Development of Bacterial Screens for ASD-Associated Compounds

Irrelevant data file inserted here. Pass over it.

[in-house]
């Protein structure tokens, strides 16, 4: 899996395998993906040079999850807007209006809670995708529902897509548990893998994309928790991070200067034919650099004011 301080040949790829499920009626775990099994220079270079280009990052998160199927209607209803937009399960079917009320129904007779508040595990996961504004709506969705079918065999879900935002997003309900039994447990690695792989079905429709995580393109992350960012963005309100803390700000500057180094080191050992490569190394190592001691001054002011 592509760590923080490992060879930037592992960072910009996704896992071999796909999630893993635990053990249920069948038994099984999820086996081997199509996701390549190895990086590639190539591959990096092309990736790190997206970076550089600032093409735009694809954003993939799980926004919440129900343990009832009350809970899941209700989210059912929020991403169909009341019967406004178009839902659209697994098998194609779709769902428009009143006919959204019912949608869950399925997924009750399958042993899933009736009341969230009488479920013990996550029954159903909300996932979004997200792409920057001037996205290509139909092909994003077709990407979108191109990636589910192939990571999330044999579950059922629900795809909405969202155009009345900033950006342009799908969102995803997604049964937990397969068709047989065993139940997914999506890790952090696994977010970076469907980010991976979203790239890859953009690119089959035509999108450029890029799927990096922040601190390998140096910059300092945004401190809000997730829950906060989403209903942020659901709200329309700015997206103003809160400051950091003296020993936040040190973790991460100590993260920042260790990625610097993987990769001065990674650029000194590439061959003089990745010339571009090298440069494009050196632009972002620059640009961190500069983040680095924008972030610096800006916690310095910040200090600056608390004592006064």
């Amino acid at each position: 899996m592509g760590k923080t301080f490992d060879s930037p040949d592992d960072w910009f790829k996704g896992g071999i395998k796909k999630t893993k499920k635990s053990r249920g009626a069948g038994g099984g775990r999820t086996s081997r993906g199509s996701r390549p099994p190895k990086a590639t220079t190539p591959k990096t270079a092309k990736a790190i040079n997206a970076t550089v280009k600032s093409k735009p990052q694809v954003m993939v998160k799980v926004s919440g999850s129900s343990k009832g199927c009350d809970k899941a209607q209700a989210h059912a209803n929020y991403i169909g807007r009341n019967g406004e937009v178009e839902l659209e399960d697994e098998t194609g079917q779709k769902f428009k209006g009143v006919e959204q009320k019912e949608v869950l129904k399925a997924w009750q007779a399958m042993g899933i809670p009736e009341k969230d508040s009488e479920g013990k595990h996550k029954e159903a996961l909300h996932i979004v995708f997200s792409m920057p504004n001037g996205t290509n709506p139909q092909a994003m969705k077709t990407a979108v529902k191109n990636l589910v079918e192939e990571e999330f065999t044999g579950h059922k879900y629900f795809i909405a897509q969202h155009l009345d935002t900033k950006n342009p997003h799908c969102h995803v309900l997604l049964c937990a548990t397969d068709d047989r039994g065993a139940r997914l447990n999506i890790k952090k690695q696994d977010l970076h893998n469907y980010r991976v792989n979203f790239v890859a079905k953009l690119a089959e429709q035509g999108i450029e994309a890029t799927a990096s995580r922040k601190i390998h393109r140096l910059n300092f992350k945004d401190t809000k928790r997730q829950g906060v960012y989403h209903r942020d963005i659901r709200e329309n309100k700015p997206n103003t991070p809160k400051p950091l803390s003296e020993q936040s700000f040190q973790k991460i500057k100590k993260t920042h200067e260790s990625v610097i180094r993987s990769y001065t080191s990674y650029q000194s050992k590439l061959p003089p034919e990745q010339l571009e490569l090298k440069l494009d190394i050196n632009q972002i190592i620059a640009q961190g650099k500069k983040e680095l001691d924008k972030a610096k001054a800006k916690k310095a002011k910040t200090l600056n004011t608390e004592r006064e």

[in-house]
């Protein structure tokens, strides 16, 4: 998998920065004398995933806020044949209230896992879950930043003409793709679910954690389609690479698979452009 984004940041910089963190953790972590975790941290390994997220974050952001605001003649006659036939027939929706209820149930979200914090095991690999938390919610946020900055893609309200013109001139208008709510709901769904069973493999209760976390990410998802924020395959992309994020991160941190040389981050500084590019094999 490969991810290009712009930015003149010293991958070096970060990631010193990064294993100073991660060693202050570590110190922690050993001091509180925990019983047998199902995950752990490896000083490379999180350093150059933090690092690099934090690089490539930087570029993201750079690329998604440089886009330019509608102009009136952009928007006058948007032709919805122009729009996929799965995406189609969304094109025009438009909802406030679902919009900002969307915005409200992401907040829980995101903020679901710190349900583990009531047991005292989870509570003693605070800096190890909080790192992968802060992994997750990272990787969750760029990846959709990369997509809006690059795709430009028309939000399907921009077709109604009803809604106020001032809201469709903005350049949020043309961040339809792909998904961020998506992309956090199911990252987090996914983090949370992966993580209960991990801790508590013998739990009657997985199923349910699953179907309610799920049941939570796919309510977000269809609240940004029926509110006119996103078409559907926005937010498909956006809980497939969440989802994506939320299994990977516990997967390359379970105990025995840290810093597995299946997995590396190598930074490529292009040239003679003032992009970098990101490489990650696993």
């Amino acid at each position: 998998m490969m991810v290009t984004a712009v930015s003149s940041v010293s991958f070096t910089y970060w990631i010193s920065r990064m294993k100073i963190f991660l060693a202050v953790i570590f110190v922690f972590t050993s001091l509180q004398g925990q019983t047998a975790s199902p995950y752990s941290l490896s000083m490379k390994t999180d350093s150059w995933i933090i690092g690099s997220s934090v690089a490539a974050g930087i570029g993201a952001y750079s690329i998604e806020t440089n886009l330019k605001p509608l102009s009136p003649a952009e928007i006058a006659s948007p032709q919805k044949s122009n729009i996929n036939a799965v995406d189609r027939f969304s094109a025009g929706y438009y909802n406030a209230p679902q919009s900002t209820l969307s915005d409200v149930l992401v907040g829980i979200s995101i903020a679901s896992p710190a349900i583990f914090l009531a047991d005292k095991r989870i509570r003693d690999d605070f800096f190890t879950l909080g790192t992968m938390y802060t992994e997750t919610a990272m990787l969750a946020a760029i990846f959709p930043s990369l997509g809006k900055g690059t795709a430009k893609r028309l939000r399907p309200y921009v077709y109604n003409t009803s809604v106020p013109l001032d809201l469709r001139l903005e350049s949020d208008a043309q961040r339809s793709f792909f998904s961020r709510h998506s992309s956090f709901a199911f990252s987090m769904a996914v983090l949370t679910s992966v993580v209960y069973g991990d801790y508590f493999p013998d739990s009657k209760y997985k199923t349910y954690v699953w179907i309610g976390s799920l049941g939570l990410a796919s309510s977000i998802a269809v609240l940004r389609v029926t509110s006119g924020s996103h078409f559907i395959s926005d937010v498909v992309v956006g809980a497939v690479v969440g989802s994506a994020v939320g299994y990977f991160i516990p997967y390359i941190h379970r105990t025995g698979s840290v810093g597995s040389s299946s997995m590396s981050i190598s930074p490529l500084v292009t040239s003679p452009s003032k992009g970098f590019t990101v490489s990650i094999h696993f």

This project sought to accelerate the identification of specific chemicals that may be associated with autism spectrum disorder (ASD) by taking previously identified ASD-associated proteins, and cloning these proteins into a simple bacterial biosensor system. The sensor was designed such that growth of the resulting bacterial cells would depend on the conformation and activity of the cloned ASD-associated protein. The simplicity of the bacterial system would then facilitate the high-throughput screening of suspect chemicals for any effects on the cloned ASD-related protein. If effects were found (based on the resulting bacterial growth rates), then it is likely that those chemicals would have similar effects on that ASD-associated protein in human patients. Thus these bacterial biosensors would act as a highly simplified model for small pieces of ASD in humans, allowing studies of specific biochemical compounds and interactions that are associated with the disorder.
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